Where Does Self Worth Come From?

“Be yourself, not your idea of what you think somebody else's idea of yourself should be.”  Henry David Thoreau

According to Dictionary.com, the word “chase”  has many definitions.  All of them amount to key words such as:  to pursue in to order to seize, overtake; to capture or kill, as game; hunt; to follow or devote one's attention to with the hope of attracting, winning, gaining;  to drive or expel by force, threat, or harassment.

 When you look-up “claim” on Dictionary.com, you find definitions including:  to demand by or as by virtue of a right; demand as a right or as due; to assert and demand the recognition of (a right, title, possession, etc.); assert one's right to; to assert or maintain as a fact;  to require as due or fitting. 

Based on these definitions, chasing sounds very aggressive and forceful.  It also sounds less confident and that it requires a lot of struggle and work.  

Claiming on the other hand doesn’t sound like work or struggle.  It sounds more powerful, more magnetic. 
It feels plentiful and abundant.
 

Do you agree?

Imagine trying to chase down your worth as feeling in a rush to make something happen.  When you feel as if you need something outside of yourself to feel better.  You need some affirmation from something or someone to help you feel more secure, more defined.   Or you feel internally that you need to prove yourself – either to yourself or someone else.  The motivations are vast and the outer manifestations are overwhelming.  

There are many reasons why most of us feel we need to look outside ourselves to get a sense of worth, a sense of importance, a sense of meaning.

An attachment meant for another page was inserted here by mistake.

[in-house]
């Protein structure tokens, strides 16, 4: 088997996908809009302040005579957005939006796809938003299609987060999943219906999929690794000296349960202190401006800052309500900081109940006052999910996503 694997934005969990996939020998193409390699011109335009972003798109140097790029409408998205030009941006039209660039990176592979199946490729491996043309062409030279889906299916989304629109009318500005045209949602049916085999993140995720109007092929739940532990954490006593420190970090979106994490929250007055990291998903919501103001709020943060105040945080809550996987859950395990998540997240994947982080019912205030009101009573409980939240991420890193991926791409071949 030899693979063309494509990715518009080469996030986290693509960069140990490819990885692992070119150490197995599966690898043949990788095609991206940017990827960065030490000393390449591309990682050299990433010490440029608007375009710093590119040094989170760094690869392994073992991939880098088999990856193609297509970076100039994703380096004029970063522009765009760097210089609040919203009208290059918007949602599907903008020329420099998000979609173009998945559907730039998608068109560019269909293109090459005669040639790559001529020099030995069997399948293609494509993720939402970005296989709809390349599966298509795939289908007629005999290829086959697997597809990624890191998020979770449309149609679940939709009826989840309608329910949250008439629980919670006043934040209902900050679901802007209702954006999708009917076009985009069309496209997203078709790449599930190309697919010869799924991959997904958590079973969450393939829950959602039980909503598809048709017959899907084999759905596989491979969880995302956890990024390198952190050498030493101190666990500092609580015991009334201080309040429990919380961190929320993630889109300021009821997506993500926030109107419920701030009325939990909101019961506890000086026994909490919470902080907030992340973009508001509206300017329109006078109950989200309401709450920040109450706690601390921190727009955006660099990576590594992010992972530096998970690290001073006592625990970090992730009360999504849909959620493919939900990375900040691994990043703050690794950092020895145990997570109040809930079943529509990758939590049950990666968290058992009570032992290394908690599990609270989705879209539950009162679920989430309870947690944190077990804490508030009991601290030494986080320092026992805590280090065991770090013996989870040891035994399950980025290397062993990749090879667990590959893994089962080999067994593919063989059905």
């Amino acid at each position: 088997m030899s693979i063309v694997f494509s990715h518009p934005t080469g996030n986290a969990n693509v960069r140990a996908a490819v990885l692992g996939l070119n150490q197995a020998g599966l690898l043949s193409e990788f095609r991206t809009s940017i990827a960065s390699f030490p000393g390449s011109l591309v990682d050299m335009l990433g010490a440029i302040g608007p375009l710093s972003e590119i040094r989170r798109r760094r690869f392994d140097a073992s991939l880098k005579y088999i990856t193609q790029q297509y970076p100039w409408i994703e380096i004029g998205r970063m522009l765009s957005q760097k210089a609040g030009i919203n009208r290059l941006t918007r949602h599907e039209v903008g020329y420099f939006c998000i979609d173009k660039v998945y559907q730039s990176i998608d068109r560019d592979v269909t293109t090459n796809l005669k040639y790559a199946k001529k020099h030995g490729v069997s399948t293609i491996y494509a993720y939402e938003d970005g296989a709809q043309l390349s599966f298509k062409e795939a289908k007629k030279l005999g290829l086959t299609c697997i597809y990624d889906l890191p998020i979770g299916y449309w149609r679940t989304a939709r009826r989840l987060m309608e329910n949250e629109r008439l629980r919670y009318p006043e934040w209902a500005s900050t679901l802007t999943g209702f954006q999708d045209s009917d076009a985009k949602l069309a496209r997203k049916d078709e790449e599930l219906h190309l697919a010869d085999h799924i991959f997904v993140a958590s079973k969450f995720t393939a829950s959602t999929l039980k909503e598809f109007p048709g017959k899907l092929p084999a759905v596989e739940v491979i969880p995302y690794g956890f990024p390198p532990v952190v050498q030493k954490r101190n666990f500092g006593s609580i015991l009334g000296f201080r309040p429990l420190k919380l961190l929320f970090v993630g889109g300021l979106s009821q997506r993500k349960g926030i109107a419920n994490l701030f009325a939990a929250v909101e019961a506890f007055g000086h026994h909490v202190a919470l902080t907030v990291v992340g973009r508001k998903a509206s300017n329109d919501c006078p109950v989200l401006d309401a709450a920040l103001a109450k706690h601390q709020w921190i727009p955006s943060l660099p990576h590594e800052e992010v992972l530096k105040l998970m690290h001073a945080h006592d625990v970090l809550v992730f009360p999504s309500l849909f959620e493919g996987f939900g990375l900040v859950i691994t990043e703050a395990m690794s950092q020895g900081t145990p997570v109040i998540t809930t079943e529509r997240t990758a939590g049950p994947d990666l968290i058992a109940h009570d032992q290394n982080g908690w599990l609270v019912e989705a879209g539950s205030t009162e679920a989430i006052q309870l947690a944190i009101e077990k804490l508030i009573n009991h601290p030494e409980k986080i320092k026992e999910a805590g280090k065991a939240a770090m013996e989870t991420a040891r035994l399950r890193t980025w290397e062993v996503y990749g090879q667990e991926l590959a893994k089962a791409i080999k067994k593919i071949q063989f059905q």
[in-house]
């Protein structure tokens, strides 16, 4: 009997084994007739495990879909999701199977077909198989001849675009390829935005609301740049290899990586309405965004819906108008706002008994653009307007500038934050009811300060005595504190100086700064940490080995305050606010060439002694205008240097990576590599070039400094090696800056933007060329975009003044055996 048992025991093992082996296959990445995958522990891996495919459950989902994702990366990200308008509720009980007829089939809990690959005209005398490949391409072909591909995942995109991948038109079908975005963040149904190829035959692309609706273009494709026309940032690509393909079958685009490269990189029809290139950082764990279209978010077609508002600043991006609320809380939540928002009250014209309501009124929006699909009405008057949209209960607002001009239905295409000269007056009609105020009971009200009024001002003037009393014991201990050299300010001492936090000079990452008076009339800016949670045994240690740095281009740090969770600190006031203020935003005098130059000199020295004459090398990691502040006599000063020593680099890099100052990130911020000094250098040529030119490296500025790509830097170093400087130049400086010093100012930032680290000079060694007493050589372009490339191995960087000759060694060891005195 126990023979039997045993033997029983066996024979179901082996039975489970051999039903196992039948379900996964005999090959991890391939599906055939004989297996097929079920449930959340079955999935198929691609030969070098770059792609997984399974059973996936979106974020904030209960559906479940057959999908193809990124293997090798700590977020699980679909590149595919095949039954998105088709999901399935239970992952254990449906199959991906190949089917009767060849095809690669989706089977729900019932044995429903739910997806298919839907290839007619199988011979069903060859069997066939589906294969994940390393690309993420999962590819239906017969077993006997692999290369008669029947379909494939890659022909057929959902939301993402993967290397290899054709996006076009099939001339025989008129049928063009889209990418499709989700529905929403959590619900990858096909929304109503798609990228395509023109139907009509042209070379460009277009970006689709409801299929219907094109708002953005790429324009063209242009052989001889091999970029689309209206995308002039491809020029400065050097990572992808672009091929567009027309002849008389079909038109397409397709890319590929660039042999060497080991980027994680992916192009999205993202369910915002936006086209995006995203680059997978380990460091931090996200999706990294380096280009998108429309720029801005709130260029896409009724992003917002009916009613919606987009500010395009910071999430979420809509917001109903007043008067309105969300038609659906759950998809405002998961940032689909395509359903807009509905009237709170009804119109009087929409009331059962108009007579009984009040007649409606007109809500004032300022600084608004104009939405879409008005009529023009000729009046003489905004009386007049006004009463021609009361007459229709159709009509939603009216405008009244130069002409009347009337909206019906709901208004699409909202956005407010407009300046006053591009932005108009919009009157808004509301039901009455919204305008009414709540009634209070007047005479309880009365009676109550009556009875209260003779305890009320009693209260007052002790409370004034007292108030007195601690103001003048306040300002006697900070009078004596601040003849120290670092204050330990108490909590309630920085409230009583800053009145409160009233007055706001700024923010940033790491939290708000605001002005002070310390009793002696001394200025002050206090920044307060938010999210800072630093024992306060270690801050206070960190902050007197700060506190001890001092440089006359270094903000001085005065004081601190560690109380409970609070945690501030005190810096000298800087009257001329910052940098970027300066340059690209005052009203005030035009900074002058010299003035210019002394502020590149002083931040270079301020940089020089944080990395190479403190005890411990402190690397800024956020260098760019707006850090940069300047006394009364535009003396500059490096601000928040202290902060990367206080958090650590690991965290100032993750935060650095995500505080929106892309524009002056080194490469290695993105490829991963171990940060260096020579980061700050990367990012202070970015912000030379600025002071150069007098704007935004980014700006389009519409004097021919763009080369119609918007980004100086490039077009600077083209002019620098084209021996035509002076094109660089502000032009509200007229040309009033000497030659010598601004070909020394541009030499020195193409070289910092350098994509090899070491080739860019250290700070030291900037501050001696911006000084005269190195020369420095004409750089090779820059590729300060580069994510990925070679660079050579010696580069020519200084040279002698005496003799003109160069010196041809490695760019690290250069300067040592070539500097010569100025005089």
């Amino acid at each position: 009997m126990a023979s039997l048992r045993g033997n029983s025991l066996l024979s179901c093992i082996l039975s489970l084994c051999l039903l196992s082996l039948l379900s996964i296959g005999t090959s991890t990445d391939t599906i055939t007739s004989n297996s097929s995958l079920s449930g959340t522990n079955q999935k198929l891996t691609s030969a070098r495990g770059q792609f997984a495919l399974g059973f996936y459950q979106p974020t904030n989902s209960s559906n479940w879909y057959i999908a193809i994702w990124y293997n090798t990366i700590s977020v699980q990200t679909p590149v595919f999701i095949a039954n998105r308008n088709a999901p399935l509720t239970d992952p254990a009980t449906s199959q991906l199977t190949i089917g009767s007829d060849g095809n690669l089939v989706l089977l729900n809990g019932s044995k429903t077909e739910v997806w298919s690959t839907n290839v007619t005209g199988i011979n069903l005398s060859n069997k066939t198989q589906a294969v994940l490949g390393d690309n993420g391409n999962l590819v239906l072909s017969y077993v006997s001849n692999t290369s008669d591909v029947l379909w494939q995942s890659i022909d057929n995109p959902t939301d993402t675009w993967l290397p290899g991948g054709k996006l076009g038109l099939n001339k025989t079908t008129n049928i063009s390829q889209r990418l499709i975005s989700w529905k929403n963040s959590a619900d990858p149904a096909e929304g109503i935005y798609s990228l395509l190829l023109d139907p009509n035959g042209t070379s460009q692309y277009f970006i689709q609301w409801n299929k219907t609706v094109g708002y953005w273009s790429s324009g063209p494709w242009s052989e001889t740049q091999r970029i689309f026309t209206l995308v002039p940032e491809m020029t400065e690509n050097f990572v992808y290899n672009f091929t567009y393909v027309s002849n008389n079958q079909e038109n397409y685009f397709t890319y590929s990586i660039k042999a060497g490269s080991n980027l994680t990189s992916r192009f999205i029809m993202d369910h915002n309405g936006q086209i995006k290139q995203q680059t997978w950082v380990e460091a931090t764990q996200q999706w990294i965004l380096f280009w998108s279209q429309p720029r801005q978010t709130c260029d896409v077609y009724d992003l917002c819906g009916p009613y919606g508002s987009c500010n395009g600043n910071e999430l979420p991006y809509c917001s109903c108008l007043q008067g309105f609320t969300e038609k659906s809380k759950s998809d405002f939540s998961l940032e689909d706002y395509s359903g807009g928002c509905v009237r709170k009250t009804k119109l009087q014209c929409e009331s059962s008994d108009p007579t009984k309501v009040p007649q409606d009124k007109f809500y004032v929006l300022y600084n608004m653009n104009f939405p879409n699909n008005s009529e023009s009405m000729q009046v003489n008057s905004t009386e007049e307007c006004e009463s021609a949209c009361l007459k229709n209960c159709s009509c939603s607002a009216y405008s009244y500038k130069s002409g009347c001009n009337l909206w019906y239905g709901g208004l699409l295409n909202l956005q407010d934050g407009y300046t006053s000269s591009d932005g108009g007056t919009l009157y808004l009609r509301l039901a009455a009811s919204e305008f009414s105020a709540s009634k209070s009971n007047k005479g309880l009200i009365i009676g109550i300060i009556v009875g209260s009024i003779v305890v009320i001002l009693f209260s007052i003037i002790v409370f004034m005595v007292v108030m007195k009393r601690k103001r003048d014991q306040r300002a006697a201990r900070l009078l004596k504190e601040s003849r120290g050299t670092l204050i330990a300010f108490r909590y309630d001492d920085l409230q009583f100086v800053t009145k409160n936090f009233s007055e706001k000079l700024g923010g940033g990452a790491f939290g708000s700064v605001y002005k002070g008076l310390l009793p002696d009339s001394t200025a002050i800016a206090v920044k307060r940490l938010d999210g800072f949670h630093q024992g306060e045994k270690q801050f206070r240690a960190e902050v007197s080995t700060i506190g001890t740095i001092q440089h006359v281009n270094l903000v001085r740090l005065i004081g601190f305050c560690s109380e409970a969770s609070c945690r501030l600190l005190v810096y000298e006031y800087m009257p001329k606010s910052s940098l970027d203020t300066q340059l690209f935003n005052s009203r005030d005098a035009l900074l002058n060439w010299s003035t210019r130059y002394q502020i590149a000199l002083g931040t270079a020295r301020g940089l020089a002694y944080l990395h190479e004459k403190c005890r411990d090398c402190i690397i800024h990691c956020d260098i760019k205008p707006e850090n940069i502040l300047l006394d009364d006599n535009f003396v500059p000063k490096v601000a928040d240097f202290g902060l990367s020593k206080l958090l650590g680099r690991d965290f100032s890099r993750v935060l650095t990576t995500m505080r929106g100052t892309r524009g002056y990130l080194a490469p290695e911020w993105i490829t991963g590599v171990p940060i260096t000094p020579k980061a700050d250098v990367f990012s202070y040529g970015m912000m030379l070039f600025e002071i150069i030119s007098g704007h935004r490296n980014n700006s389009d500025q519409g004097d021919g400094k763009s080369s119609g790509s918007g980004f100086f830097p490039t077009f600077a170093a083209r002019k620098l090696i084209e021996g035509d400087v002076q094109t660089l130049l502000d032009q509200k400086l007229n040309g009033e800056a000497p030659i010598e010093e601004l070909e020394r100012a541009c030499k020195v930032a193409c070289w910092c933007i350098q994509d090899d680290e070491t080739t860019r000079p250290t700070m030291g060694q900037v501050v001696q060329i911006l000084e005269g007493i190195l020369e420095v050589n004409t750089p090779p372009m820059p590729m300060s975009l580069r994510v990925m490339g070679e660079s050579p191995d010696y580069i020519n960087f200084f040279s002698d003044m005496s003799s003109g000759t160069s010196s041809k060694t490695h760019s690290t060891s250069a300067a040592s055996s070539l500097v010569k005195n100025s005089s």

We've been programmed to do this.  The programming goes something like this:  Your source for – love, affirmation, fulfillment, validation, etc. is outside of you.  Therefore, you better get people to like you at any cost.  Do whatever it takes to obtain an image that is likable and acceptable because “out there” has your worth.  

It is scary how this programming happened and continues to happen.  

Give this statement by J.K. Rowlings considerable thought: 

"It is our choices
that show what
we truly are,
far more than
our abilities."

To help you decipher chasing vs. claiming your worth, give the following questions some thought:  

  • How have I tried to define myself by my abilities and what I can do? 

  • Where have I felt that I needed to “make-up” for some lack or inferiority in myself that needed something outside of me to make me appear more appealing or acceptable? 

  • When it comes to my worth, what are my deepest longings?  What matters most to me?   

  • How can I commit to being congruent in my choices to manifest this within myself, my life and relationships? 

Have fun contemplating and answering these questions!


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